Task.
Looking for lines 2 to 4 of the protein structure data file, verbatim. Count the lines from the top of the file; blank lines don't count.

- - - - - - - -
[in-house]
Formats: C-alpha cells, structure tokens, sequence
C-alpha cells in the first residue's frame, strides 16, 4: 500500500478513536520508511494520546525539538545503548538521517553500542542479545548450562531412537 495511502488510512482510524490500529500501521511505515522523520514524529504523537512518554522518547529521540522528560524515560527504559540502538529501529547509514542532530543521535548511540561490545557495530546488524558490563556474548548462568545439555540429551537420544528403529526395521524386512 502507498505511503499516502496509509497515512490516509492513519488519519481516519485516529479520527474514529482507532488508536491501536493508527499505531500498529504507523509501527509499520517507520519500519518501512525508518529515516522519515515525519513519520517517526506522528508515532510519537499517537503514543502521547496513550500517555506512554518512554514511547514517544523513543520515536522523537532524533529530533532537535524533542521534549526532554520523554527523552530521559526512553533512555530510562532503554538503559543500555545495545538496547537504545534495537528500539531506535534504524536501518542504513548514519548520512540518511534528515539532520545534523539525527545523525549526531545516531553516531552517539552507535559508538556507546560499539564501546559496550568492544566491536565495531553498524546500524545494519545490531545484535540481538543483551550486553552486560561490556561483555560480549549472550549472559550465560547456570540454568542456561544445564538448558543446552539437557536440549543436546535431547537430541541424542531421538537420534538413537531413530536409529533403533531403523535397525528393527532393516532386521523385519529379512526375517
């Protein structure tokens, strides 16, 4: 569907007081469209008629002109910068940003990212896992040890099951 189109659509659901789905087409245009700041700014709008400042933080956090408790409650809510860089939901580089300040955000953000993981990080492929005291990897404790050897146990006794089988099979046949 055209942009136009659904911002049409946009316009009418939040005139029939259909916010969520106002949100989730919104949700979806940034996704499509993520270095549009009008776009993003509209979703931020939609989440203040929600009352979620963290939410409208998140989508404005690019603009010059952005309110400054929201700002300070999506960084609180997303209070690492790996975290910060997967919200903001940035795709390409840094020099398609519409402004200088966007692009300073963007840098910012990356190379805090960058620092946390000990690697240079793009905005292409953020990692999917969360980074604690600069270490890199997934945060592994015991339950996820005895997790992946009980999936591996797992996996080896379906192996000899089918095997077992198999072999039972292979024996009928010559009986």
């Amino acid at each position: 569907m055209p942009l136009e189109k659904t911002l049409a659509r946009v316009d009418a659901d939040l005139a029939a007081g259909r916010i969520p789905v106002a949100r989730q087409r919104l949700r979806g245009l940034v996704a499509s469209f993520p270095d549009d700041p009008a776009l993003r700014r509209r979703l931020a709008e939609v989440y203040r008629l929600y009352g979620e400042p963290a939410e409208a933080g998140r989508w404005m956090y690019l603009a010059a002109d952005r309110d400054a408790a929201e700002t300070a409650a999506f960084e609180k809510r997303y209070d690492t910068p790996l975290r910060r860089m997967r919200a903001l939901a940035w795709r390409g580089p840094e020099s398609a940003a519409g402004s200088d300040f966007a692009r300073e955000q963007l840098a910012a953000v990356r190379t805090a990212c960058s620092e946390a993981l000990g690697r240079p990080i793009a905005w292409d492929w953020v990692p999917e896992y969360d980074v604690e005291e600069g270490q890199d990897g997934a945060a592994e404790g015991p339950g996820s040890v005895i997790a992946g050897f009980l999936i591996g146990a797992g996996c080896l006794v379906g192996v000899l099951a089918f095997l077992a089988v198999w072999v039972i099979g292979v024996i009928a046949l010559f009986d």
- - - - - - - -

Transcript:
Formats: C-alpha cells, structure tokens, sequence
C-alpha cells in the first residue's frame, strides 16, 4: 500500500478513536520508511494520546525539538545503548538521517553500542542479545548450562531412537 495511502488510512482510524490500529500501521511505515522523520514524529504523537512518554522518547529521540522528560524515560527504559540502538529501529547509514542532530543521535548511540561490545557495530546488524558490563556474548548462568545439555540429551537420544528403529526395521524386512 502507498505511503499516502496509509497515512490516509492513519488519519481516519485516529479520527474514529482507532488508536491501536493508527499505531500498529504507523509501527509499520517507520519500519518501512525508518529515516522519515515525519513519520517517526506522528508515532510519537499517537503514543502521547496513550500517555506512554518512554514511547514517544523513543520515536522523537532524533529530533532537535524533542521534549526532554520523554527523552530521559526512553533512555530510562532503554538503559543500555545495545538496547537504545534495537528500539531506535534504524536501518542504513548514519548520512540518511534528515539532520545534523539525527545523525549526531545516531553516531552517539552507535559508538556507546560499539564501546559496550568492544566491536565495531553498524546500524545494519545490531545484535540481538543483551550486553552486560561490556561483555560480549549472550549472559550465560547456570540454568542456561544445564538448558543446552539437557536440549543436546535431547537430541541424542531421538537420534538413537531413530536409529533403533531403523535397525528393527532393516532386521523385519529379512526375517
């Protein structure tokens, strides 16, 4: 569907007081469209008629002109910068940003990212896992040890099951 189109659509659901789905087409245009700041700014709008400042933080956090408790409650809510860089939901580089300040955000953000993981990080492929005291990897404790050897146990006794089988099979046949 055209942009136009659904911002049409946009316009009418939040005139029939259909916010969520106002949100989730919104949700979806940034996704499509993520270095549009009008776009993003509209979703931020939609989440203040929600009352979620963290939410409208998140989508404005690019603009010059952005309110400054929201700002300070999506960084609180997303209070690492790996975290910060997967919200903001940035795709390409840094020099398609519409402004200088966007692009300073963007840098910012990356190379805090960058620092946390000990690697240079793009905005292409953020990692999917969360980074604690600069270490890199997934945060592994015991339950996820005895997790992946009980999936591996797992996996080896379906192996000899089918095997077992198999072999039972292979024996009928010559009986």